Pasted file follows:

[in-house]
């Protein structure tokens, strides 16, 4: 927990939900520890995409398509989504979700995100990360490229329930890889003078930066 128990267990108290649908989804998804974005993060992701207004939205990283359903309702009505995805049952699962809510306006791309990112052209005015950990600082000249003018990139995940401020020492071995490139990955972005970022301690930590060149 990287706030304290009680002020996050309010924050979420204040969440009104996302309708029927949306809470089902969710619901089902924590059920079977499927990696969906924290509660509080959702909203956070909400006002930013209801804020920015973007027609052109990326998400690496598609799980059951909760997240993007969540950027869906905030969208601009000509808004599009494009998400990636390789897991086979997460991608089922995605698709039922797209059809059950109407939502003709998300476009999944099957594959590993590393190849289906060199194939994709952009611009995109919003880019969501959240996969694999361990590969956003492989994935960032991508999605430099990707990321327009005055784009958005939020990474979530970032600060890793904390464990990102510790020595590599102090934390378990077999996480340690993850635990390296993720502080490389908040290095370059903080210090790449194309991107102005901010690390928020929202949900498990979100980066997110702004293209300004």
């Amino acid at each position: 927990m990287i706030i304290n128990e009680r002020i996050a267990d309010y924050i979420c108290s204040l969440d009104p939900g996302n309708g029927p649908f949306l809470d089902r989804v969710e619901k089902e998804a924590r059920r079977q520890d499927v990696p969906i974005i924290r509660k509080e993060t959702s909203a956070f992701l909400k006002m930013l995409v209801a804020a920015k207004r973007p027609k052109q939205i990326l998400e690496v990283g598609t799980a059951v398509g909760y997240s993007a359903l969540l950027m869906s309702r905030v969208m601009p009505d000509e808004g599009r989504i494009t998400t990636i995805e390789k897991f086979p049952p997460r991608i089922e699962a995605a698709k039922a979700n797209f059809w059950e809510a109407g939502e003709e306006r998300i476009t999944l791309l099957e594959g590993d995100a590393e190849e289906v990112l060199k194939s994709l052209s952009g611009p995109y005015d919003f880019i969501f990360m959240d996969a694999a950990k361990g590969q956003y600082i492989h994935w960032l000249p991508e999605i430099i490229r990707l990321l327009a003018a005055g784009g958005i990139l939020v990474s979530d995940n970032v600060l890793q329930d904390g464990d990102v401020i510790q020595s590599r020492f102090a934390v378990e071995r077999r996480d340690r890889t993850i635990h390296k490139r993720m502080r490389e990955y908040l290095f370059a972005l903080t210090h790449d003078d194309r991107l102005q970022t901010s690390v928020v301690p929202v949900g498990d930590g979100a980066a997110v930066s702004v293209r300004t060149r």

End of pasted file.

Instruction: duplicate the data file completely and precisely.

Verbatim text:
[in-house]
């Protein structure tokens, strides 16, 4: 927990939900520890995409398509989504979700995100990360490229329930890889003078930066 128990267990108290649908989804998804974005993060992701207004939205990283359903309702009505995805049952699962809510306006791309990112052209005015950990600082000249003018990139995940401020020492071995490139990955972005970022301690930590060149 990287706030304290009680002020996050309010924050979420204040969440009104996302309708029927949306809470089902969710619901089902924590059920079977499927990696969906924290509660509080959702909203956070909400006002930013209801804020920015973007027609052109990326998400690496598609799980059951909760997240993007969540950027869906905030969208601009000509808004599009494009998400990636390789897991086979997460991608089922995605698709039922797209059809059950109407939502003709998300476009999944099957594959590993590393190849289906060199194939994709952009611009995109919003880019969501959240996969694999361990590969956003492989994935960032991508999605430099990707990321327009005055784009958005939020990474979530970032600060890793904390464990990102510790020595590599102090934390378990077999996480340690993850635990390296993720502080490389908040290095370059903080210090790449194309991107102005901010690390928020929202949900498990979100980066997110702004293209300004």
């Amino acid at each position: 927990m990287i706030i304290n128990e009680r002020i996050a267990d309010y924050i979420c108290s204040l969440d009104p939900g996302n309708g029927p649908f949306l809470d089902r989804v969710e619901k089902e998804a924590r059920r079977q520890d499927v990696p969906i974005i924290r509660k509080e993060t959702s909203a956070f992701l909400k006002m930013l995409v209801a804020a920015k207004r973007p027609k052109q939205i990326l998400e690496v990283g598609t799980a059951v398509g909760y997240s993007a359903l969540l950027m869906s309702r905030v969208m601009p009505d000509e808004g599009r989504i494009t998400t990636i995805e390789k897991f086979p049952p997460r991608i089922e699962a995605a698709k039922a979700n797209f059809w059950e809510a109407g939502e003709e306006r998300i476009t999944l791309l099957e594959g590993d995100a590393e190849e289906v990112l060199k194939s994709l052209s952009g611009p995109y005015d919003f880019i969501f990360m959240d996969a694999a950990k361990g590969q956003y600082i492989h994935w960032l000249p991508e999605i430099i490229r990707l990321l327009a003018a005055g784009g958005i990139l939020v990474s979530d995940n970032v600060l890793q329930d904390g464990d990102v401020i510790q020595s590599r020492f102090a934390v378990e071995r077999r996480d340690r890889t993850i635990h390296k490139r993720m502080r490389e990955y908040l290095f370059a972005l903080t210090h790449d003078d194309r991107l102005q970022t901010s690390v928020v301690p929202v949900g498990d930590g979100a980066a997110v930066s702004v293209r300004t060149r």